The current leader in most cover appearances is LeBron James, who has been on 26 covers, giving him a slight lead over Kobe Bryant’s 22 appearances. With those two Lakers stars coming in on top of the leaderboard, it isn’t surprising that the Lakers have been the most featured team, appearing on 36 covers giving them a comfortable lead over the Bulls (24), Heat (22), Cavs (16) and 76ers (16), who round out the top five most-featured teams.

The cover of SLAM has also expanded to include some non-players. The first edition of SLAM without a player on the cover was the “Basketball on Fire” edition which rolled out in February 2012, presenting different ways to fix what the writers perceived was wrong with basketball at the time. In 2016, Drake became the first entertainer on the cover, appearing with then-Raptors Kyle Lowry and DeMar DeRozan. Earlier this year, J. Cole became the first artist to appear solo on the cover.

While the covers are iconic, the contents are also important since SLAM always sought to represent in both photos and text the love of the game with a focus on authenticity that other mainstream outlets couldn’t sniff, according to the SLAM website. The stories in SLAM have always included plenty of basketball information and analysis but also focus on what basketball players are doing and achieving off the court as well.

SLAM has modernized and gone digital over the past several years, launching SLAM online, multiple podcasts, great video content and plenty of awesome Twitter content. WSLAM focuses on all things in women’s hoops, LeagueFits focuses on fashion in the game and SLAM High School focuses on the next generation of rising talent. SLAM also launched SLAM Kicks, which is a series of magazines devoted to sneakers and ultimately resulted in a book called SLAM Kicks: Basketball Sneakers that Changed the Game. Editor-in-Chief Ben Osborne led the way in the compilation of articles, photographs and analysis of the most important shoes in the history of the industry and how basketball and popular culture fueled the trends in shoes both on and off the court.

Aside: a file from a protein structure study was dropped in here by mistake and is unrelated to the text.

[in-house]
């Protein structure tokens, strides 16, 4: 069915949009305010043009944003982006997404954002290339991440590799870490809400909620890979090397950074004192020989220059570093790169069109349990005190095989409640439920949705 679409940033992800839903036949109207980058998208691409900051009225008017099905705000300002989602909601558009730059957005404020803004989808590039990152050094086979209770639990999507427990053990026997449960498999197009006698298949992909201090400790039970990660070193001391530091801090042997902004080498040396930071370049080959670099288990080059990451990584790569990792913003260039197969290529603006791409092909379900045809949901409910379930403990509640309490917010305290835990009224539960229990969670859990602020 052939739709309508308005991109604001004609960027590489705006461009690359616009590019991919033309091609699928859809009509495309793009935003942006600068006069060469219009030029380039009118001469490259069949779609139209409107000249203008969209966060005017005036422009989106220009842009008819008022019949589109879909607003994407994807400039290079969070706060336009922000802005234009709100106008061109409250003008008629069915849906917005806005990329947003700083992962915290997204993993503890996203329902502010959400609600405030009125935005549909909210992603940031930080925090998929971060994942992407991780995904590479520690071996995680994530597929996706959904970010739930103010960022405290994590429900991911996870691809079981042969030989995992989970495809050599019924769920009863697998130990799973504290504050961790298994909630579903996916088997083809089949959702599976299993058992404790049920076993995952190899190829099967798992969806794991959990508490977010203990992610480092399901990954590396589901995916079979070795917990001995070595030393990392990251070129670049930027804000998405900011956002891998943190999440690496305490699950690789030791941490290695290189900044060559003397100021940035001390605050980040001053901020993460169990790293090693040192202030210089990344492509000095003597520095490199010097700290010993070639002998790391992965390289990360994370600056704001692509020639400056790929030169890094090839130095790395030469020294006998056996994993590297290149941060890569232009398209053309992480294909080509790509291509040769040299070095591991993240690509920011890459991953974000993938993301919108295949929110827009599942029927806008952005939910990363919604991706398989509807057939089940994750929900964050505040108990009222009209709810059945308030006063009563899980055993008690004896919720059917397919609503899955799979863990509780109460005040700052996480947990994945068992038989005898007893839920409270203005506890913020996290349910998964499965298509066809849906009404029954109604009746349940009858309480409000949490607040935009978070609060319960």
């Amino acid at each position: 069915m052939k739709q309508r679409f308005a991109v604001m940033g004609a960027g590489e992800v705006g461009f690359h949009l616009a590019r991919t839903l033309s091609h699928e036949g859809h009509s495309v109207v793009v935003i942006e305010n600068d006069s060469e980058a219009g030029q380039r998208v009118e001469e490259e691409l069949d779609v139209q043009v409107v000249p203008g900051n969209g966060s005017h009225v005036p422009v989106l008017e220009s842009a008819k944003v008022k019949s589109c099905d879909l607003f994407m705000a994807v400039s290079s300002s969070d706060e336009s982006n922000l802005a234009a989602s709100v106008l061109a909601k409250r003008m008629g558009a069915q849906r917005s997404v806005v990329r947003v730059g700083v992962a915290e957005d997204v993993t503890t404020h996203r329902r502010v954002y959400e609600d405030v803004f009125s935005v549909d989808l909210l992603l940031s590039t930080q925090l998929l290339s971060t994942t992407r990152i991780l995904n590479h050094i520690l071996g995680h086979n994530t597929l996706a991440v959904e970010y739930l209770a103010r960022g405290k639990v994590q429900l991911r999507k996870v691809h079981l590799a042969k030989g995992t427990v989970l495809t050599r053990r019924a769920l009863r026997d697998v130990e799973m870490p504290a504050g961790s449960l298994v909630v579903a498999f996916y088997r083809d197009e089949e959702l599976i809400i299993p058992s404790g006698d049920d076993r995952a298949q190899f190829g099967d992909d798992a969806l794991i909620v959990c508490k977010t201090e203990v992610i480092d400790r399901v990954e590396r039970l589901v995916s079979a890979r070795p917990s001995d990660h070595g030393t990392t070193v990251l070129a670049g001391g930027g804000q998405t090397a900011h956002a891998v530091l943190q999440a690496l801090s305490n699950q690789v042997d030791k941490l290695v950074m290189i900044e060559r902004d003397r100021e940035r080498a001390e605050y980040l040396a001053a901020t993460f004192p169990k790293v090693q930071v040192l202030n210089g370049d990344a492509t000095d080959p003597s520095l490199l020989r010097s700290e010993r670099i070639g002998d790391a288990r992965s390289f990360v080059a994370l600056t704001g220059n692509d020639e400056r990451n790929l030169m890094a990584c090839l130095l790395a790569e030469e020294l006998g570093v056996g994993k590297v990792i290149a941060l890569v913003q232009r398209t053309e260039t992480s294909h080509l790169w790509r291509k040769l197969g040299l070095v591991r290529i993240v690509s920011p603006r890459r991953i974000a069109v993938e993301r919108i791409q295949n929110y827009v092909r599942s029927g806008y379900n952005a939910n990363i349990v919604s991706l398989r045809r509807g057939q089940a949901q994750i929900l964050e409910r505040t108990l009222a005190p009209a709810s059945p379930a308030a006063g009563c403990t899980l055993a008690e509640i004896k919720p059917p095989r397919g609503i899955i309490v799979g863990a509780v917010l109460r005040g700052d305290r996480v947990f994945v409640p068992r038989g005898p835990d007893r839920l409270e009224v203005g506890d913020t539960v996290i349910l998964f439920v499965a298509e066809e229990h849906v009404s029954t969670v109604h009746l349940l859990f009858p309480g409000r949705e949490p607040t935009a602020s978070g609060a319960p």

In the past month, SLAM has also debuted its ranking of the top 75 players in NBA history to coincide with the 75th anniversary of the NBA. You can pre-order the 124-page special collectors' issue online now, and it's sure to cause plenty of reaction when the rankings are finally revealed later this fall.

SLAM has managed to stay very relevant in the marketplace by blending nostalgia and staying on top of current trends. The cover itself has become art and a secondary market for the covers has developed both as collectibles and as imagery to be used on T-shirts, hoodies, mugs, posters and bobbleheads.

Throughout its history, SLAM has remained the ultimate in on-trend basketball branding and continues to be a rite of passage to highlight stars both on and off the court. This NFT drop is an exciting way to honor the history of the brand and also look excitedly to the future to see how they’ll highlight and promote the new group of rising NBA stars in the ever-evolving digital landscape.